On November 19, 1863, Abraham Lincoln delivered America's most famous address at Gettysburg, a small Pennsylvania town still showing the great scars of the battle fought there four months earlier. While the speech lasted scarcely two minutes, its iconic lines that began with "four score and seven years ago" have had a lasting impact on world history and Lincoln's enduring legacy, as people through the ages have looked to his words for inspiration.
Lincoln’s address was not universally applauded in its immediate aftermath, but over the years, his declaration "that these dead shall not have died in vain—that this nation, under God, shall have a new birth of freedom" has become a guidepost in the struggle for democracy. Who influenced Lincoln as he reached for the right words? Did he draw inspiration from a newspaper reporter whose own son was killed at Gettysburg?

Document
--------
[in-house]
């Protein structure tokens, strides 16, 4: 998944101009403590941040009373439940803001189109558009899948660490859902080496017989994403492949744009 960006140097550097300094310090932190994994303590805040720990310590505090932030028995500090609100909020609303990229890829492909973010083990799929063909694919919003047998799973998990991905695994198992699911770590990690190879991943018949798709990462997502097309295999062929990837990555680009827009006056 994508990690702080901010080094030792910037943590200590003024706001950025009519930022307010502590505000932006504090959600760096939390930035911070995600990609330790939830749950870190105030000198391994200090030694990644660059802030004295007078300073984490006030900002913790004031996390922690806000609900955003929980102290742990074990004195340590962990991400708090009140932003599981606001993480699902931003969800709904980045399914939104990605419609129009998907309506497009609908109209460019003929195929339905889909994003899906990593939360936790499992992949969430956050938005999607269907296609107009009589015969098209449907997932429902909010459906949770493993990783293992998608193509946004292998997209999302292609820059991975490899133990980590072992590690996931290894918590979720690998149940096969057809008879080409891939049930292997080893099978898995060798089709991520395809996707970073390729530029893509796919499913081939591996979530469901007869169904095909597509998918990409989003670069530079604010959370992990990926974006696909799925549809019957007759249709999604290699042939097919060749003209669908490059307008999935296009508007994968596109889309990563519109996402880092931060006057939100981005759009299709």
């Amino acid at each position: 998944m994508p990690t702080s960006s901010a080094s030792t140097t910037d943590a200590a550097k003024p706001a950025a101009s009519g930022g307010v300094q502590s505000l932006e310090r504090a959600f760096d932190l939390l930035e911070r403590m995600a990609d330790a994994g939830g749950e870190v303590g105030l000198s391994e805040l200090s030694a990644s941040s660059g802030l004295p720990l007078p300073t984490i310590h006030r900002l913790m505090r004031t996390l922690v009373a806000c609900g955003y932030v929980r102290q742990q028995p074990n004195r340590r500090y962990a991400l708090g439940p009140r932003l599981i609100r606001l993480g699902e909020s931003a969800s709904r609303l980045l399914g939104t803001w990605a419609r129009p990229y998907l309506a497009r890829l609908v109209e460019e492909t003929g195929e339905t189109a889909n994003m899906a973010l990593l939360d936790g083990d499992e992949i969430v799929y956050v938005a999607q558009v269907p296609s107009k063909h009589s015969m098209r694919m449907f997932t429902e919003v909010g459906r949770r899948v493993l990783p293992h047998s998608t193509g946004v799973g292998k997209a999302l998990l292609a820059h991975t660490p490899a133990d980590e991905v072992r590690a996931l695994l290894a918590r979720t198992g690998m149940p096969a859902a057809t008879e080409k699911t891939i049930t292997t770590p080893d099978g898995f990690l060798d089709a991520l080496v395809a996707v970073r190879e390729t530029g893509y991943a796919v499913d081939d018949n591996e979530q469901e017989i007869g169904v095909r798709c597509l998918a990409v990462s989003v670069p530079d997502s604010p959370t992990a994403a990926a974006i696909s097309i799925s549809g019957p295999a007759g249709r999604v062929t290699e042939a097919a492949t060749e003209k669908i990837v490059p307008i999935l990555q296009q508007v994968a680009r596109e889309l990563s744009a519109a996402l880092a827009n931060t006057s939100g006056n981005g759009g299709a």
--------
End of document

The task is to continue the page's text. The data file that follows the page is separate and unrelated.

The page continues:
During this 100th anniversary year of the Lincoln Memorial, join author and journalist Chuck Raasch as he explores the history of the Gettysburg Address, how it surprised onlookers, was ridiculed by the press, and yet remains one of the greatest speeches ever given.
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